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I played in a nationwide tour ProAm yesterday with Miguel Carballo. He shot +1 on the TPC Sawgrass Staduim Course. I shot a 79. The difference between me and him, was the difference between high school football and the NFL. Guy was 80 something on the money list so he wasn't even that great, but he was damn good. He said his best round to date was a -9 63. During that round he birdied 7 holes in a row. I did get to talk to Sam Saunders on the range before I went out with Miguel. So all in all, it was a very cool experience. The big difference between Miguel and I, was that he would go out tomorrow and shoot -2 or -4 and I would shoot any where from 78-83.
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What it takes is a crap load of money and pretty much all your time unless you are gifted.
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I think if I won the Power Ball, I could devote enough time to get good enough to try out, not make it for sure, but try. You have to shoot mid 60's to Monday qualify for a Nationwide event...
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There maybe 306000 men who are scratch but how many only golf their home course.

This number is so far off the charts - first of all - only 20% of all golfers in the United States carry an offical handicap (and you can be most certain that players with really low hcps will almost all have an offical hcp) - GC´s market research came up with about 26.2 million active golfers.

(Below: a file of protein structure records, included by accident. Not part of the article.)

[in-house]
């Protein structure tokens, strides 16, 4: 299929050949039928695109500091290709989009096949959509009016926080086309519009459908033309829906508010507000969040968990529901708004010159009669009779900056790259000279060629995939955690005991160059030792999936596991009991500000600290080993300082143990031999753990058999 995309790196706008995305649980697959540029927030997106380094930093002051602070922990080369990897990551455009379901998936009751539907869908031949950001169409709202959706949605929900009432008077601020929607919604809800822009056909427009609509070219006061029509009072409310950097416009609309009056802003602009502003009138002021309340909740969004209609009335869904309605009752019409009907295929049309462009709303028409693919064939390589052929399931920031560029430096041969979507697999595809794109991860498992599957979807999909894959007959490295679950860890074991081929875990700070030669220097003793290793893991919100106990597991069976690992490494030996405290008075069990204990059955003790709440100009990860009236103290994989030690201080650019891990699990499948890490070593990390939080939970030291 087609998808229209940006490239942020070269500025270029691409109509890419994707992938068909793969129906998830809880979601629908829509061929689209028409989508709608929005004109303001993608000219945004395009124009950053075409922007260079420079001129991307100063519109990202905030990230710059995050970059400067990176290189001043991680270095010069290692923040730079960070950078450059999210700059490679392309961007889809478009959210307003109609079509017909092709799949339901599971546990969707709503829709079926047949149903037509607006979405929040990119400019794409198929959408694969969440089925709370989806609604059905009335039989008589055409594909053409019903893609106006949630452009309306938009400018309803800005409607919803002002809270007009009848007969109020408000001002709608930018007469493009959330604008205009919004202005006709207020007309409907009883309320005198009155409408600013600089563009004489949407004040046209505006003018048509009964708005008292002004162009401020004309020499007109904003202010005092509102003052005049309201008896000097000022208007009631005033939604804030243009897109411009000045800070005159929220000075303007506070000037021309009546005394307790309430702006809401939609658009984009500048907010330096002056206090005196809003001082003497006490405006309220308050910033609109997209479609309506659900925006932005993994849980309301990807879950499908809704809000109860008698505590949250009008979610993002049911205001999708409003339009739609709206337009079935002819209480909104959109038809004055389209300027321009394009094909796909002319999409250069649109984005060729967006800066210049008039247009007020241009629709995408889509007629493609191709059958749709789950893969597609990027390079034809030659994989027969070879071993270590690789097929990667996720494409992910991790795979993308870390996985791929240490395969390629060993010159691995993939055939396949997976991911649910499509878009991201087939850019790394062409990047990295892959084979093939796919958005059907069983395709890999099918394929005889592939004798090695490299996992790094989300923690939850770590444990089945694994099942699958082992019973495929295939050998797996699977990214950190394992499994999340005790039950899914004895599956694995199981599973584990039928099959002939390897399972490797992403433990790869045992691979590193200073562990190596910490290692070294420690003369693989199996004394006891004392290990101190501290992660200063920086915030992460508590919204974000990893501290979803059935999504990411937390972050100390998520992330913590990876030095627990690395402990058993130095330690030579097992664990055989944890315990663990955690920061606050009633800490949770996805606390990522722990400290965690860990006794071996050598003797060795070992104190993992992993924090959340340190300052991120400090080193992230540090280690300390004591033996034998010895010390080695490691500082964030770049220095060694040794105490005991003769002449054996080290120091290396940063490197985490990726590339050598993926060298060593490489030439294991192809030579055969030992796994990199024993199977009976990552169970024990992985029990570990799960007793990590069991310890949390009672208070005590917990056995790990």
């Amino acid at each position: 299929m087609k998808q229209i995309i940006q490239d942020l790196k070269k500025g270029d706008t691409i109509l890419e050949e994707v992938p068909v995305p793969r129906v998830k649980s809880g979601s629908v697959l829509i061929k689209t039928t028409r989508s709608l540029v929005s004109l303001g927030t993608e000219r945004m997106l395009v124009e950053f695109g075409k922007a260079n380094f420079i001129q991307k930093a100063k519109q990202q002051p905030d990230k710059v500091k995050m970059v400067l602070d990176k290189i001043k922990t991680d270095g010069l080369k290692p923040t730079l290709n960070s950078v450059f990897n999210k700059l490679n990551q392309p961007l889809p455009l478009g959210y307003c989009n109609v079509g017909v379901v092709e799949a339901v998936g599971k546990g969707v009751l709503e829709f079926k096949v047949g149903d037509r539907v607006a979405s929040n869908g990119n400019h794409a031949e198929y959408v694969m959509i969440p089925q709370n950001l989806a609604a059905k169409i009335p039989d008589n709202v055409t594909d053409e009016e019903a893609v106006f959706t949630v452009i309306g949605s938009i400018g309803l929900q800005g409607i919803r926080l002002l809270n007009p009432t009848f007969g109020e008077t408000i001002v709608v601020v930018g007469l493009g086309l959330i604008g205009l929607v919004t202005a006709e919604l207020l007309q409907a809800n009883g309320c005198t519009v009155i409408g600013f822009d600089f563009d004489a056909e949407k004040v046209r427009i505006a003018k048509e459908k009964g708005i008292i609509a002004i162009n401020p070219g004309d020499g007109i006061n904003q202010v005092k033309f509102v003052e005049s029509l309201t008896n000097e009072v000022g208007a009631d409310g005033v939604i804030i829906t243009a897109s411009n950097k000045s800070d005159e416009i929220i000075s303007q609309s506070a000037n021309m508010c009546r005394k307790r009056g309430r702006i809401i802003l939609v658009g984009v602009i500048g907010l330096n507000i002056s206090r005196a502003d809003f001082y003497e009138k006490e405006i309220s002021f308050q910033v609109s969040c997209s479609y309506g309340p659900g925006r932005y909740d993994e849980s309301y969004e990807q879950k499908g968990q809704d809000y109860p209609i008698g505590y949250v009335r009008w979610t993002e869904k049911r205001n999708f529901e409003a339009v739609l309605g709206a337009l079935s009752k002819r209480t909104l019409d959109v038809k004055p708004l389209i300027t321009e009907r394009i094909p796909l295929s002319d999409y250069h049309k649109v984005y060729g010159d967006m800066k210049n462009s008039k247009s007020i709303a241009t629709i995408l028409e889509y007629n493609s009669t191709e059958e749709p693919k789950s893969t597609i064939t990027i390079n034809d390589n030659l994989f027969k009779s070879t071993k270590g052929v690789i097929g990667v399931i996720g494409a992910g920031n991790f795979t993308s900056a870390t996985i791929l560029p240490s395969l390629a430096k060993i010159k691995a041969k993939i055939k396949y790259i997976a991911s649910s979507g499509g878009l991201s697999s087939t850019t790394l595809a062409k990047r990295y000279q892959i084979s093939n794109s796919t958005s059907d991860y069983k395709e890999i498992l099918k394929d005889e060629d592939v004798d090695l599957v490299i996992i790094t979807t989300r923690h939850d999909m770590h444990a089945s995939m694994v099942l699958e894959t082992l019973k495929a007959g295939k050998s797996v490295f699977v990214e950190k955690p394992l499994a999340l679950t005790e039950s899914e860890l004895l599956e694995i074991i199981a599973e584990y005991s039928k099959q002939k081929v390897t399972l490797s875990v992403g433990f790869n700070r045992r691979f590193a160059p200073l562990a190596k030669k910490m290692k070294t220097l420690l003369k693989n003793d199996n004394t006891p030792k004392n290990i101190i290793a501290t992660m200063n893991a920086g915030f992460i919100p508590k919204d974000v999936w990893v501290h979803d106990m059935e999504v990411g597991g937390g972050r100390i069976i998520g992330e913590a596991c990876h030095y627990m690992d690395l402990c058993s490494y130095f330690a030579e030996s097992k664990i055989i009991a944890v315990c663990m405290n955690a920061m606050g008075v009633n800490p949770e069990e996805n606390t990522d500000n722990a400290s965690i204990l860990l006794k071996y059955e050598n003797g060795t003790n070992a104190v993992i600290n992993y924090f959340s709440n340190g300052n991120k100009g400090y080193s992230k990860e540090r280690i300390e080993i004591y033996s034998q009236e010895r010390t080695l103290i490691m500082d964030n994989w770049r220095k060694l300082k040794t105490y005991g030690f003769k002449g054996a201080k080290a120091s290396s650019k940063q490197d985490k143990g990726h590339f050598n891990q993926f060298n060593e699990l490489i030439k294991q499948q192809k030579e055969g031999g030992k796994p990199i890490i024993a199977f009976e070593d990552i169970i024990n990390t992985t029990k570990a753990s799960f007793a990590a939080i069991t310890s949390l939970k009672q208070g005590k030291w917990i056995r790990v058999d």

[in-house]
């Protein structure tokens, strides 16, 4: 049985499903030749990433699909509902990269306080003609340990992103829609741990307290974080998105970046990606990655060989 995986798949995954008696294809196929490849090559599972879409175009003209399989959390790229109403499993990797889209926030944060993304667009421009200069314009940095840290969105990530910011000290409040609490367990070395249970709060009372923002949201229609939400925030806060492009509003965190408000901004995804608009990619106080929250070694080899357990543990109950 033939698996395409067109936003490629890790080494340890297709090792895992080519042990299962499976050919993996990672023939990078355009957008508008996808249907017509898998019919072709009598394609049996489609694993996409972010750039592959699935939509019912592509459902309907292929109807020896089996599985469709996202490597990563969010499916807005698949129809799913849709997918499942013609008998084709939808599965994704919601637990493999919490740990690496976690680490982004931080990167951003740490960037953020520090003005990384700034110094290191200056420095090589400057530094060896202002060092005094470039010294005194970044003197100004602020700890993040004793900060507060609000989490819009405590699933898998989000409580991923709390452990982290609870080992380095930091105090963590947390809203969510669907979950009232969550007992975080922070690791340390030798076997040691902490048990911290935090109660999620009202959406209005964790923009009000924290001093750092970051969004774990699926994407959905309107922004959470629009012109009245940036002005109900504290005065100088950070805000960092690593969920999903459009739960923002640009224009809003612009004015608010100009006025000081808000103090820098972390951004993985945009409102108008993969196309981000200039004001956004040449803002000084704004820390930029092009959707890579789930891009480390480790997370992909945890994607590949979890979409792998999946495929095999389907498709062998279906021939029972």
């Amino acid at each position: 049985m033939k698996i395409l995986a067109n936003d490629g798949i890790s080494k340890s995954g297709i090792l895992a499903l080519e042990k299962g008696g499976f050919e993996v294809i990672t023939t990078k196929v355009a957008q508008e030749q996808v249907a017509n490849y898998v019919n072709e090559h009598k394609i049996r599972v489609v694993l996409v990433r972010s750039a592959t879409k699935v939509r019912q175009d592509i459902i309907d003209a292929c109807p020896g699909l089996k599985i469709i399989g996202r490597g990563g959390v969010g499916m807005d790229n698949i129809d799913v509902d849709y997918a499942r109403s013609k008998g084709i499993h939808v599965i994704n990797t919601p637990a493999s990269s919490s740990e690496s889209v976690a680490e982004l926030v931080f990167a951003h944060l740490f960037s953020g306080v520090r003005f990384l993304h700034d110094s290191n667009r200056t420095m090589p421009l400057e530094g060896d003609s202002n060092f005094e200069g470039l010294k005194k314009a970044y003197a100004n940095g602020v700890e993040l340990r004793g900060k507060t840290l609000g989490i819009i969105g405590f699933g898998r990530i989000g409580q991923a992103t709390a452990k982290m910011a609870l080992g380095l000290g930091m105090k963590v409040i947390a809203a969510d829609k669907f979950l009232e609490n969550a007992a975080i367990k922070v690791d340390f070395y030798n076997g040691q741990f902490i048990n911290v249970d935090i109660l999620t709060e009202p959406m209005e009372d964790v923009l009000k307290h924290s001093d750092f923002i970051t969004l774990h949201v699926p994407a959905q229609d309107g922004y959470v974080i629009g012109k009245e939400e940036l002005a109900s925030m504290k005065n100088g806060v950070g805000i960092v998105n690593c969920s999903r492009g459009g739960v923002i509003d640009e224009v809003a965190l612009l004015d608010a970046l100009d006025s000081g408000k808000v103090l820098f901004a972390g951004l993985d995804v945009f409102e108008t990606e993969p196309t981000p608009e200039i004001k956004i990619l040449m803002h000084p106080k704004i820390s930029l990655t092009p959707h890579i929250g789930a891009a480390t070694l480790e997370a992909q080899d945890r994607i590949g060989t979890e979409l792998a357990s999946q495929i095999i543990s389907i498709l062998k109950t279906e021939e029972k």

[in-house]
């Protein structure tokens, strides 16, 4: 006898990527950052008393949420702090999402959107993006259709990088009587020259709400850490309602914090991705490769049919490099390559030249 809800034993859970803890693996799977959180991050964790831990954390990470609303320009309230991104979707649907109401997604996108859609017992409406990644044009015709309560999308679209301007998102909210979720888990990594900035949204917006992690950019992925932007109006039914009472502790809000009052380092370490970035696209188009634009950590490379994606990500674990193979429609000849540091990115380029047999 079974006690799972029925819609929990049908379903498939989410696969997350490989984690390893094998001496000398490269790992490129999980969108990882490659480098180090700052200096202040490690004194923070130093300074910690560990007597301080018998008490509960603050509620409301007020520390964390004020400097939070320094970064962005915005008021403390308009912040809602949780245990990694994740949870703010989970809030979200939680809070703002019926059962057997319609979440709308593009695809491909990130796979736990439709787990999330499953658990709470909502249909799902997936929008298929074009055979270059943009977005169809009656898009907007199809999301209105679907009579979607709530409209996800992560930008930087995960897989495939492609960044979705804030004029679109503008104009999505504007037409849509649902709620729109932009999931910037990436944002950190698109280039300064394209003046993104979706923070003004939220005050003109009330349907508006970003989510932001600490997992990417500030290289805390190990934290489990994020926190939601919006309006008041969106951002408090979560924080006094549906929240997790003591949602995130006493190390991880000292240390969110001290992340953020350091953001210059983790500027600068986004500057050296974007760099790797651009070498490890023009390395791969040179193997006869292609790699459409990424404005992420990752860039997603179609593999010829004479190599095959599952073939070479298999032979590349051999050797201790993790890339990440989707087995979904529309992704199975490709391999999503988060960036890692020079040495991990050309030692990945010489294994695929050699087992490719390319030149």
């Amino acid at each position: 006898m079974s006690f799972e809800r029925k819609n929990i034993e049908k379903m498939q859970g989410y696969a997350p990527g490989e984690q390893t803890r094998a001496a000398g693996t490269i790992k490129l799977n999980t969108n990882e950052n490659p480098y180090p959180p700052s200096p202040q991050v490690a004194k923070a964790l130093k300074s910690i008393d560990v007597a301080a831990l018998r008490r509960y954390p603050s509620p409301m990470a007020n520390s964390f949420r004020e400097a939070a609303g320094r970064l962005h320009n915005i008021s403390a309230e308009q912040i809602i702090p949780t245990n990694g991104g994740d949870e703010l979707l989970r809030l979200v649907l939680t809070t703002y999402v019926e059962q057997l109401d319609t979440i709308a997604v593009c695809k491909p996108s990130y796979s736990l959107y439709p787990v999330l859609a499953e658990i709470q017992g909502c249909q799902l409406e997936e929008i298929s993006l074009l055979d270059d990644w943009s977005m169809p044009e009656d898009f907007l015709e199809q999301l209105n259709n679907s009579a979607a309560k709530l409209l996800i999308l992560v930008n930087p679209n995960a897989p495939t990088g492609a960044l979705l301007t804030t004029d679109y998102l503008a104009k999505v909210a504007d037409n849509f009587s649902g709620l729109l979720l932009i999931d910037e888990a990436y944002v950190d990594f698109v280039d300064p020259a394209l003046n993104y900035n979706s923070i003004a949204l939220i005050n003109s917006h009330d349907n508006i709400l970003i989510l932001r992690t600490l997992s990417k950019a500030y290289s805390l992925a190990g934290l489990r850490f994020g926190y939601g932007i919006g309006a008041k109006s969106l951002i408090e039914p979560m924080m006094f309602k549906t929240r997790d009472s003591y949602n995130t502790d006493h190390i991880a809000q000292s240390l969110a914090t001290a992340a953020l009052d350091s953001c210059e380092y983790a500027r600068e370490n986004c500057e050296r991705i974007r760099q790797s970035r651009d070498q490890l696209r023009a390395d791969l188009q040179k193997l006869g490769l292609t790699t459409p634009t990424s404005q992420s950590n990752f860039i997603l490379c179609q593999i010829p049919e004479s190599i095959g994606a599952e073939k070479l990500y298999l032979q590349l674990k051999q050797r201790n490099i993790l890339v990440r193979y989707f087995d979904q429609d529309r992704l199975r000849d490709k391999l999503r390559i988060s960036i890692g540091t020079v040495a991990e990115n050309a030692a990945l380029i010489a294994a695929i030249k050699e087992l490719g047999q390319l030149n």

So that would make it 26.2 mil * 20% = 5.24 Mil with an offical hcp. Now you apply the USGA hcp distribution to that number (golf hcp distribtion is always a bell curve, with a fat end that covers beginners & the rest): http://www.usga.org/handicapping/art...dicap-Indexes/ The cumulative population of scratch and better is 0.63% of people carrying an offical hcp: 5.24 * 0.63 % = 33012 I guess the golf.com article slipped a comma? Otherwise you would need 45 million active players in the US - all having an offical hcp - and thats just not the case.
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I think a good way to judge yourself, would be to ask these two questions.

Are you the best golfer you know, including any club pros?

Does anyone who has seen you play say "that is the best golfer I have ever played with?"

If the answers to these two questions are yourself, then you might have a chance to try and qualify.